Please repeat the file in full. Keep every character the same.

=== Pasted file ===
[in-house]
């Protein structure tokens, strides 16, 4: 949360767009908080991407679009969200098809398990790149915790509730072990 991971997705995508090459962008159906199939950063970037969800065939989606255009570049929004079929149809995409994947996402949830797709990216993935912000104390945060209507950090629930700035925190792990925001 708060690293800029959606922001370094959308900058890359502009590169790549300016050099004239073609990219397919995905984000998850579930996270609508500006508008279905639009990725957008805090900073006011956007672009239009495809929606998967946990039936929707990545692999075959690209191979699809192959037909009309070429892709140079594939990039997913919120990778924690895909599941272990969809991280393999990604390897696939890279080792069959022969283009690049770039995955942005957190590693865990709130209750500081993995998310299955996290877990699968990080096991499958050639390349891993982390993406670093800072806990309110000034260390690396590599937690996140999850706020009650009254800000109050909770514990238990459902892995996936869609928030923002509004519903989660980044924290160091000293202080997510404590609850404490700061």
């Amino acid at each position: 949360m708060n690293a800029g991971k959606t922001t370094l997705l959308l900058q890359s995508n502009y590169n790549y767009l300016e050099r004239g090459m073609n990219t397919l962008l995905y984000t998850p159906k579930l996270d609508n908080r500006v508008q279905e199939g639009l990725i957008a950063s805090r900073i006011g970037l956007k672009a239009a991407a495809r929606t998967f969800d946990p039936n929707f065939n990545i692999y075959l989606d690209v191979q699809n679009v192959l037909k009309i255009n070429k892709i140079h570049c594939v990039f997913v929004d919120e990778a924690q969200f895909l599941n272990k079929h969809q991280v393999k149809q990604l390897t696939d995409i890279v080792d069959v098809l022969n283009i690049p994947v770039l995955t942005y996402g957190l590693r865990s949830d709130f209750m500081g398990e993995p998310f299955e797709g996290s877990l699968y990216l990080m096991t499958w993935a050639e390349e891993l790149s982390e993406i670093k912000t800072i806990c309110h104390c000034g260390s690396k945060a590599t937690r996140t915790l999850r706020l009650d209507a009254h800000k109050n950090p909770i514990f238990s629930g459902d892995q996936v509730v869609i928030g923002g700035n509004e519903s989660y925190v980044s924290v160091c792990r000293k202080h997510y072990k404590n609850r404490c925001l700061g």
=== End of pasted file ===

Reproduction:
[in-house]
């Protein structure tokens, strides 16, 4: 949360767009908080991407679009969200098809398990790149915790509730072990 991971997705995508090459962008159906199939950063970037969800065939989606255009570049929004079929149809995409994947996402949830797709990216993935912000104390945060209507950090629930700035925190792990925001 708060690293800029959606922001370094959308900058890359502009590169790549300016050099004239073609990219397919995905984000998850579930996270609508500006508008279905639009990725957008805090900073006011956007672009239009495809929606998967946990039936929707990545692999075959690209191979699809192959037909009309070429892709140079594939990039997913919120990778924690895909599941272990969809991280393999990604390897696939890279080792069959022969283009690049770039995955942005957190590693865990709130209750500081993995998310299955996290877990699968990080096991499958050639390349891993982390993406670093800072806990309110000034260390690396590599937690996140999850706020009650009254800000109050909770514990238990459902892995996936869609928030923002509004519903989660980044924290160091000293202080997510404590609850404490700061």
């Amino acid at each position: 949360m708060n690293a800029g991971k959606t922001t370094l997705l959308l900058q890359s995508n502009y590169n790549y767009l300016e050099r004239g090459m073609n990219t397919l962008l995905y984000t998850p159906k579930l996270d609508n908080r500006v508008q279905e199939g639009l990725i957008a950063s805090r900073i006011g970037l956007k672009a239009a991407a495809r929606t998967f969800d946990p039936n929707f065939n990545i692999y075959l989606d690209v191979q699809n679009v192959l037909k009309i255009n070429k892709i140079h570049c594939v990039f997913v929004d919120e990778a924690q969200f895909l599941n272990k079929h969809q991280v393999k149809q990604l390897t696939d995409i890279v080792d069959v098809l022969n283009i690049p994947v770039l995955t942005y996402g957190l590693r865990s949830d709130f209750m500081g398990e993995p998310f299955e797709g996290s877990l699968y990216l990080m096991t499958w993935a050639e390349e891993l790149s982390e993406i670093k912000t800072i806990c309110h104390c000034g260390s690396k945060a590599t937690r996140t915790l999850r706020l009650d209507a009254h800000k109050n950090p909770i514990f238990s629930g459902d892995q996936v509730v869609i928030g923002g700035n509004e519903s989660y925190v980044s924290v160091c792990r000293k202080h997510y072990k404590n609850r404490c925001l700061g």